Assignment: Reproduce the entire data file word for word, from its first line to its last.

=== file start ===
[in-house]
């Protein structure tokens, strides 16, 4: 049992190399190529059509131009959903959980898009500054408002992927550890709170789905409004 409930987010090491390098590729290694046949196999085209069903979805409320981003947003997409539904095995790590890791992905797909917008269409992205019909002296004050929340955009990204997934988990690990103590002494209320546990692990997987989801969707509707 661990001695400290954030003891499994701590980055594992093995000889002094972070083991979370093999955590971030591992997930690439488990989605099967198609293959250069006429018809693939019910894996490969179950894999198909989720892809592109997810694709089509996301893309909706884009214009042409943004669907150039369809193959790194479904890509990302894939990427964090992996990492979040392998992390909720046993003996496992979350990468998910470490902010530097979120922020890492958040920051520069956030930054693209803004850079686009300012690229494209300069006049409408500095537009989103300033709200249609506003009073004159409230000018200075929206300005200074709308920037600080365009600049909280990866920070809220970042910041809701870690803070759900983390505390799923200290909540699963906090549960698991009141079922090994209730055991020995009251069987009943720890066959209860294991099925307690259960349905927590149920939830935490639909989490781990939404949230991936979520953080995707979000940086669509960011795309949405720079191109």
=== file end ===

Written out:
[in-house]
């Protein structure tokens, strides 16, 4: 049992190399190529059509131009959903959980898009500054408002992927550890709170789905409004 409930987010090491390098590729290694046949196999085209069903979805409320981003947003997409539904095995790590890791992905797909917008269409992205019909002296004050929340955009990204997934988990690990103590002494209320546990692990997987989801969707509707 661990001695400290954030003891499994701590980055594992093995000889002094972070083991979370093999955590971030591992997930690439488990989605099967198609293959250069006429018809693939019910894996490969179950894999198909989720892809592109997810694709089509996301893309909706884009214009042409943004669907150039369809193959790194479904890509990302894939990427964090992996990492979040392998992390909720046993003996496992979350990468998910470490902010530097979120922020890492958040920051520069956030930054693209803004850079686009300012690229494209300069006049409408500095537009989103300033709200249609506003009073004159409230000018200075929206300005200074709308920037600080365009600049909280990866920070809220970042910041809701870690803070759900983390505390799923200290909540699963906090549960698991009141079922090994209730055991020995009251069987009943720890066959209860294991099925307690259960349905927590149920939830935490639909989490781990939404949230991936979520953080995707979000940086669509960011795309949405720079191109």